Thanks to very peculiar style and theology, Pg was identified as far back as 1869 by Theodor Noldeke and remains one of the last pillars of Pentateuch research after the fall of the Wellhausen model. Its existence is rarely doubted, but its extent is debated. Does it end already in Exodus (Otto, Pola, Bauks) or does it go as far as Deuteronomy (Noth, Frevel) or even into Joshua (Lohfink, Knauf)? The end determines Pg's notion of the land and its conquest, important subjects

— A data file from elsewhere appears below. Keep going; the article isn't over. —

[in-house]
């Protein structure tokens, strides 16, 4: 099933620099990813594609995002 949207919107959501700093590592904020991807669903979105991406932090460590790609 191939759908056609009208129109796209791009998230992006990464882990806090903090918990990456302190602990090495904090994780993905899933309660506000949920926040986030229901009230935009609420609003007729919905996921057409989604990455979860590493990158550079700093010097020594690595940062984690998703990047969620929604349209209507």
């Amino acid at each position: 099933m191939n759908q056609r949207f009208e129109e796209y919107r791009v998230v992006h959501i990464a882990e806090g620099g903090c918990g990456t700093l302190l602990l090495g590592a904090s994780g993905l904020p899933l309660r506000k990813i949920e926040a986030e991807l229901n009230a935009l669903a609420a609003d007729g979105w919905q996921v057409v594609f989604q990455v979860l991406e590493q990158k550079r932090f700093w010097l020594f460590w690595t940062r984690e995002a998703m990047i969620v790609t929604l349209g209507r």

today for the formation of the Pentateuch (was there first a Hexateuch?).
The 364-day perpetual calendar offers a reliable criterion to identify Pg within the final text of the Hexateuch because the simple mathematic of the calendar are easier to control than hypothetical redactors. Pg is divided into seven periods, from creation to the entry of the sons of Israel in an empty land of Canaan. The festival calendar of Leviticus 23, and the Jubilee of Lev 25 constitute the heart of Pg, the practical outworking of principles presented in the narrative. Bloodless atonement with no connection to any temple whatsoever, peaceful entry into the empty Promised Land, eternal sabbatical rhythm, are Pg's major theological characteristics.